The first day, BulBul kept his distance, deciding to stick to his tried and tested diet of posho and brew. But on New Year's Eve, when we were peacefully mooching around our camp and a few of us were peeling potatoes for lunch, for no reason at all I can remember, I suddenly looked up to my right and saw BulBul, about 15 metres away and approaching with purpose.

Elephants - they may be big but they can sneak up on you pretty damn quietly. My sister tells me it's something to do with having enormous flat feet.

Uhhhhh.... Guys. Elephant approaching, I managed to stutter. Maybe it was that slo-mo that kicks in in weird situations but noone seemed to react straight away.

Guys! BulBul! Pick up your cameras and head for the bus! He was quite close by now.


BulBul at our picnic table

I gathered my own camera bag, looked at our pile of foil wrapped potatoes for lunch and gathered up those too, and jumped on the minibus. Clever, our driver (yes, his name really was) jumped in the driver's seat and started the engine. We backed off by 20m from our camp but BulBul was now right where we had been sat. He looked at the table filled with clean camping bowls and mugs. His trunk delicately felt around for something less plastic and more edible - no such luck - and several of our bowls fell to the floor. He sniffed at a black bag I'd forgotten I'd left on top of the catering box.

Oh no I groaned.

What's in it? asked Rich.

I was just sorting out our fruit and snacks for the journey tomorrow. That's got all our bananas and mangoes in.

We watched in dismay as it was deposited from trunk to mouth and swallowed, black bag and all.


One bag down...

Quite a crowd had gathered to one side from the UWA bandas - part laughing at the muzungus in their safari bus, watching an elephant trash their camp, part raising the alarm to gather help.

In the meantime BulBul took a step forward and knocked a chair over. In front of the chair were two bags. My heart sank.

What's in those bags? asked Rich, me being chief food monitor on our excursions and me having just re-ordered our food supply and organising the bags for the journey back down.

One's a rubbish bag I was about to throw away, and one's got the Doritos and our remaining chocolate bars in it... I trailed off, willing the inevitable not to happen.

No prizes for guessing which one BulBul took a fancy too. But it seemed he inverted the bag just a moment too soon. He got all the Doritos, and the packet of novelty crisps I'd bought just for the name ("Big Ring"), but two little shiny packets of purple dropped onto the grass at his feet. The Dairy Milk was saved!


BulBul makes his exit...

Since the UWA crowd had sounded the alarm, a truck roared up to see off our hungry visitor. Bu tactically reversing the truck at BulBul in short, sharp bursts, the driver managed to finally see off the elephant who trotted off down the road in a huff. We felt quite bad. Whilst we would miss our Doritos this was by far the most interesting animal encounter we'd had all trip and it seemed a shame to chase BulBul off when we were the visitors.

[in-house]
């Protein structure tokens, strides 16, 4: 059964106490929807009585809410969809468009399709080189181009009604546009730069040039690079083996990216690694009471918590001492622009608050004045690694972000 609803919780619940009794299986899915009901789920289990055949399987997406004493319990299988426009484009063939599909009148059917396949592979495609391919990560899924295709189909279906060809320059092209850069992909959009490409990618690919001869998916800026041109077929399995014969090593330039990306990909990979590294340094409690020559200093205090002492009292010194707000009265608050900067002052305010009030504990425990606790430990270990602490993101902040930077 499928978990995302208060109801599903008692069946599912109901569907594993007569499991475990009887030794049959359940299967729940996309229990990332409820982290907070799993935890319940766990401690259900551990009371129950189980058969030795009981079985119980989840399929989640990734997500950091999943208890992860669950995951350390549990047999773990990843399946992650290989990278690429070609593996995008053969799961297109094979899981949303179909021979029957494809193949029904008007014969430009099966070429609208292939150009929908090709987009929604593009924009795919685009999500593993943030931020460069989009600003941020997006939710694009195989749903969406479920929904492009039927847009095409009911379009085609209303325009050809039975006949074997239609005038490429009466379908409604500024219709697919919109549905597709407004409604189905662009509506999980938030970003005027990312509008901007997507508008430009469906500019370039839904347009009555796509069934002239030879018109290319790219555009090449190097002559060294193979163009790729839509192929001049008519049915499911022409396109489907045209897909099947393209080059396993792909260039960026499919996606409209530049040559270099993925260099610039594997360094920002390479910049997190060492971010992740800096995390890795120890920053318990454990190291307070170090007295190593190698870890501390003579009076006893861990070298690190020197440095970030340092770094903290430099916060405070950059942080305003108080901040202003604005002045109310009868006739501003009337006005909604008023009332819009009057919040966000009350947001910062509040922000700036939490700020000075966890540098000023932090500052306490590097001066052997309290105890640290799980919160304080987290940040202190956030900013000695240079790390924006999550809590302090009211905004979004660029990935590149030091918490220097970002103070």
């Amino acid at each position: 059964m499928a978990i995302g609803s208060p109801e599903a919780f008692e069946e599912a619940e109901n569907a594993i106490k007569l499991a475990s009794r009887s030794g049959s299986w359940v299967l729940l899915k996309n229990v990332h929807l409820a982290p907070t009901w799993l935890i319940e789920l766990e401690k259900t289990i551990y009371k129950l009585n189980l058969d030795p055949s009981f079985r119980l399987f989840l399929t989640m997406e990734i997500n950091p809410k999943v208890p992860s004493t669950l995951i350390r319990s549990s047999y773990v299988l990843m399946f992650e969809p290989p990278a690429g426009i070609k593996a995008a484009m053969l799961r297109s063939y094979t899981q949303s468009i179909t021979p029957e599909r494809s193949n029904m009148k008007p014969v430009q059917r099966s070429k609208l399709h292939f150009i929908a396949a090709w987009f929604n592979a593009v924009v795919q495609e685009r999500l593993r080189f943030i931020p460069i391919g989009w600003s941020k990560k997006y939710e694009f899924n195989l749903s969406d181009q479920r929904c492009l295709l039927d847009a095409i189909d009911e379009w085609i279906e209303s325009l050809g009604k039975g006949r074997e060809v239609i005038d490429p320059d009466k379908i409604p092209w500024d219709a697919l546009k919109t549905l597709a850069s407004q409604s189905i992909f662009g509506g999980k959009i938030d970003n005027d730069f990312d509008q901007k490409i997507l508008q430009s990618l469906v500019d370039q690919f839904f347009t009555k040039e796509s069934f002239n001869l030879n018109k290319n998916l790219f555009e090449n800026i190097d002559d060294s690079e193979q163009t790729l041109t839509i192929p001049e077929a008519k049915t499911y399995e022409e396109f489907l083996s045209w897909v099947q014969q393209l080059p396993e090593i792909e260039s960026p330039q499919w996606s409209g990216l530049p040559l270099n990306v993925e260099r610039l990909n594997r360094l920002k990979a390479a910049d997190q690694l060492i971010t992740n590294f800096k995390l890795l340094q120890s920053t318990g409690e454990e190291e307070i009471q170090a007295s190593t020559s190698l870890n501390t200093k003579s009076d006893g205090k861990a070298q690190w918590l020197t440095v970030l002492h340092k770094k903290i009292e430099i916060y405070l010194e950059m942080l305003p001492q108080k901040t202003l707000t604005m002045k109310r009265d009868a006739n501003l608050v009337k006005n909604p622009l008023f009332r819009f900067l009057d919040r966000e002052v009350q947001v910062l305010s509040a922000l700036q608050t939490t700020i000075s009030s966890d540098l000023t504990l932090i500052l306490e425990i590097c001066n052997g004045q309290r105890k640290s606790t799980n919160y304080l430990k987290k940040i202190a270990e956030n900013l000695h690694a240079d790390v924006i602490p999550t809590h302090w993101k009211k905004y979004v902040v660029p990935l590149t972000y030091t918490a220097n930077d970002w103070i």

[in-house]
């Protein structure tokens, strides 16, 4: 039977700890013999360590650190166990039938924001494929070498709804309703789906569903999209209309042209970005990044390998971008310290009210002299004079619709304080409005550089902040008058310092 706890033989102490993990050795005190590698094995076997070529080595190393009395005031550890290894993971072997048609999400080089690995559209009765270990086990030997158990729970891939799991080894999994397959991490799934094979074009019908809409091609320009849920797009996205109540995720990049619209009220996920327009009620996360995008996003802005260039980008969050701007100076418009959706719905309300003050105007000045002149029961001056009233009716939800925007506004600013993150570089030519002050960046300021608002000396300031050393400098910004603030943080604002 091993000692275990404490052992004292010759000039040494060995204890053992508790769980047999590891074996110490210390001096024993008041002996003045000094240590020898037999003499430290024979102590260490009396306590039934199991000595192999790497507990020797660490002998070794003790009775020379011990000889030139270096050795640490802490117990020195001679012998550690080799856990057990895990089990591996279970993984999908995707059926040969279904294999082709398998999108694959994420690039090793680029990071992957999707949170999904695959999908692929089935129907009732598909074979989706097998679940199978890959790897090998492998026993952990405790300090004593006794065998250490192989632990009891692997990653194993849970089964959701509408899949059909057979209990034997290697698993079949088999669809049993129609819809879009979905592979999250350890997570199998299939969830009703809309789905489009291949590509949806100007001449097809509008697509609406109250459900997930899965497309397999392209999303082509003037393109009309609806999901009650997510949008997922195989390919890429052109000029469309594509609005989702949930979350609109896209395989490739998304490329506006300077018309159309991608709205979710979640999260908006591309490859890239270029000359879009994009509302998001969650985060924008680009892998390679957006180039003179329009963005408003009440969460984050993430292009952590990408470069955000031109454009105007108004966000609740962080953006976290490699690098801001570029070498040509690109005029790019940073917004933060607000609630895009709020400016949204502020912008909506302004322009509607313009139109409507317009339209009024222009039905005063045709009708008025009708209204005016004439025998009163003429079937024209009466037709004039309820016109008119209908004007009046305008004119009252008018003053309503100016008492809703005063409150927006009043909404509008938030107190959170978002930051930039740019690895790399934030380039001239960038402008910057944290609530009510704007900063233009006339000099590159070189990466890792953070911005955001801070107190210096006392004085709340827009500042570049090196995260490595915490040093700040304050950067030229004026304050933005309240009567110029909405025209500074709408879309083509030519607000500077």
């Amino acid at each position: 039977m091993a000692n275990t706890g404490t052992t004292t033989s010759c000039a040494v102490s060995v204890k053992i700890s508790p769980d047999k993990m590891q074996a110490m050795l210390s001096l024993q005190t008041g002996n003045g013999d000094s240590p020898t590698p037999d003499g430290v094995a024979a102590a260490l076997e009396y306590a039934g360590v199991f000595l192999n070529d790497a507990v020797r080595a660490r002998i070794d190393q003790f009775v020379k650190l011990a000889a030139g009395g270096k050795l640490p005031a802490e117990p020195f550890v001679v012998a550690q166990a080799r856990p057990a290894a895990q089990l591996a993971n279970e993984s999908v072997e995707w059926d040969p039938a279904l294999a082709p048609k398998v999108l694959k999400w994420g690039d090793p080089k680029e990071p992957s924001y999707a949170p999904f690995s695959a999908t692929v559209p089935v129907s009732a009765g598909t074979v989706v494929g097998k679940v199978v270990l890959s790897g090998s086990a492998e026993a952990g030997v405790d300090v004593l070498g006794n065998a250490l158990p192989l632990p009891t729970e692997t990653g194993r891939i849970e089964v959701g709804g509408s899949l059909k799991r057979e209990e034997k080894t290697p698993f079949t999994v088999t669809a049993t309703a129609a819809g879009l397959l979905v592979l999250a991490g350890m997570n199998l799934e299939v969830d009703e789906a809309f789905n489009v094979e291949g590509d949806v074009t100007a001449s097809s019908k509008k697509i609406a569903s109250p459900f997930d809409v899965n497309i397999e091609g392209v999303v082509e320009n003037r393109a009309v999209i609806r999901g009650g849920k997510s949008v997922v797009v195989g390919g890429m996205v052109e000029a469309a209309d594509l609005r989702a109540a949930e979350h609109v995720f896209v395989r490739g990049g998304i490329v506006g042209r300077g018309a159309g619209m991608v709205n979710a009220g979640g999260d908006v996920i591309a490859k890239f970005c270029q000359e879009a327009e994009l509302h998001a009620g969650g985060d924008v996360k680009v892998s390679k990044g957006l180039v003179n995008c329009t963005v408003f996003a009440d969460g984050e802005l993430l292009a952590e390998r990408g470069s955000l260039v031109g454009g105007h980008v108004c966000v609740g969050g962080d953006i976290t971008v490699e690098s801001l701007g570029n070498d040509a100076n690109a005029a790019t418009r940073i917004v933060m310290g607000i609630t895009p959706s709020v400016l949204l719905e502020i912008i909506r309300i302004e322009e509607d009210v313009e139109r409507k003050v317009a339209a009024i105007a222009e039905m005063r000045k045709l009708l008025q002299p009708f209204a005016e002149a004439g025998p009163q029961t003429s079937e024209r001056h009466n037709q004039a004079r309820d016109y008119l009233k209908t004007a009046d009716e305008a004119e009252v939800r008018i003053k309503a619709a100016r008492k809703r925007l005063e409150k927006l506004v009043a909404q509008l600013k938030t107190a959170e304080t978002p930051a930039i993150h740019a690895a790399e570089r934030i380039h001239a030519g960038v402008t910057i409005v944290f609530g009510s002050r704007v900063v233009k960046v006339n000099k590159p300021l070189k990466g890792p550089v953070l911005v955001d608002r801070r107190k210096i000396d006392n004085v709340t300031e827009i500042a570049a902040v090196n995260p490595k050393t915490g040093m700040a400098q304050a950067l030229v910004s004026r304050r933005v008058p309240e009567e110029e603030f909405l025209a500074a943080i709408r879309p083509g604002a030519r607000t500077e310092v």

Turns out, the big tall Acacia we were camped under was also his tree. The helpful ranger who had smiled and said "No Problem" when we asked if it was a good place to camp had failed to mention this.

Poor BulBul. He must have thought us most ill-mannered. Camping under his tree then chasing him off with a big scary truck...

Monday, January 11, 2010

Monkey Business

To give you a flavour of the kind of executive business problems we have to deal with here at Red Chilli, we had a customer report a problem to us this morning.

Turns out there is a monkey fried on a power cable just outside his room. The monkeys leap from tree to tree, and house to tree, but where there are no trees near the houses, they will run up and down the power cables.

This one obviously reached out for a juicy avocado whilst still on the cable, or simply didn't clear the building before stepping on to the cable. How do you sensitize vervets to the dangers of electrocution?

So now we have to figure out how to get the corpse down. It will mean turning the power off at some point and then someone has the grizzly task of removing the body.

This is when I'm glad we have a team of camp attendants who will no doubt see the task as a manly challenge, and I can stick to the VAT returns...

Sunday, January 10, 2010

The Big Bumper Blog New Year Catch Up

I know, I know... It’s been far too long.

First the Kampala riots happened in early September, and I wrote a piece but while there was still the sound of gunfire in the distance at night and stories of journalists getting arrested for ‘inciting violence’ (read, criticizing the established government), I thought better of posting it. But I may resurrect it after casting a careful eye over the final edit…